British companies sent chemicals that make deadly sarin to Syria

Syrian chemical weapon attack
Photo credit: bocktherobber.com

While European Union officials announced Friday they are convinced the chemical attack that killed 1,429 people, including 426 children, was the work of Syrian President Bashar al-Assad’s forces, the Daily Mail reported that the chemicals used to produce the deadly nerve agent could have come from Great Britain.

The British government admitted that five export licenses were issued to two British companies that sold the chemicals to Syria, between July 2004 and May 2010, according to the Daily Mail. The companies provided the country with sodium fluoride, which is used to make sarin.

British officials called the sales a clear breach of international protocol on the trade of dangerous substances and condemned them as “grossly irresponsible.”

“These are very disturbing revelations uncovered by The Mail [last] Sunday regarding the provision of sodium fluoride to Syria,” said Thomas Docherty, a member of the Commons Arms Export Controls Committee. “At no time should we have allowed President Assad’s regime to get its hands on this substance.”

The British Department for Business, Innovation and Skills would not reveal how much sodium fluoride was bought and sold, or which companies were involved because of client confidentiality, but several media outlets reported that the sales were approved on the basis that the chemicals were strictly for use in the cosmetics industry.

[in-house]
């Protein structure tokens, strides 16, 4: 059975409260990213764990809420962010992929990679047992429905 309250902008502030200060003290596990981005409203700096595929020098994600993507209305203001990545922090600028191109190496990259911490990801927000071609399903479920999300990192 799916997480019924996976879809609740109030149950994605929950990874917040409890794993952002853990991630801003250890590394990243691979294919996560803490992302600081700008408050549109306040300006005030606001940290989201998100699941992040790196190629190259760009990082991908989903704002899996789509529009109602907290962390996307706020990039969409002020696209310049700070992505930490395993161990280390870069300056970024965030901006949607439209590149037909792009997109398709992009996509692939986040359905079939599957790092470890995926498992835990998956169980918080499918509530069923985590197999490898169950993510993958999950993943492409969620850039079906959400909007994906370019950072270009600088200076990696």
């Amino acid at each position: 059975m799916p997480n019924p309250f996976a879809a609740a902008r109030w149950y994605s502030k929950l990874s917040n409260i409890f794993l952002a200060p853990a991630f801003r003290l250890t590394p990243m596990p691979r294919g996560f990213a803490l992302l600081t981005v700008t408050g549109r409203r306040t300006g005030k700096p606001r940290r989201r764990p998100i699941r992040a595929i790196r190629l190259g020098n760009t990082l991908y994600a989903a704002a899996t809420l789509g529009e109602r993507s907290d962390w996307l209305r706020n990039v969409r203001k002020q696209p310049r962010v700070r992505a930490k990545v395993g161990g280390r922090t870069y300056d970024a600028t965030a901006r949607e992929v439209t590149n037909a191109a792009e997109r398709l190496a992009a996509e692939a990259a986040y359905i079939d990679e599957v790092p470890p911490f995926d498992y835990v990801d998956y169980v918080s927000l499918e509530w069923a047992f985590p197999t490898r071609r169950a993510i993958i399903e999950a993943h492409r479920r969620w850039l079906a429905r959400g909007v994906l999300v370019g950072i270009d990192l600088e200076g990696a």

Intelligence experts believe Assad’s regime diverted the chemicals into its weapons program to produce sarin. According to the Daily Mail:

Sarin, which is made by combining the fluorine in sodium fluoride with carbon, hydrogen, oxygen and phosphorous, is considered one of the world’s most dangerous chemical warfare agents. It disrupts the nervous system, over-stimulating muscles and vital organs.

It is more than 500 times as toxic as cyanide. It can be inhaled as a gas or absorbed through the skin. In high doses, sarin suffocates its victims by paralysing the muscles around their lungs, and one drop can kill in minutes.

After testing clothing recovered from the scene of the deadly attack in Syria, scientists at the British military research laboratory at Porton Down proved that sarin was used, according to the Daily Mail.

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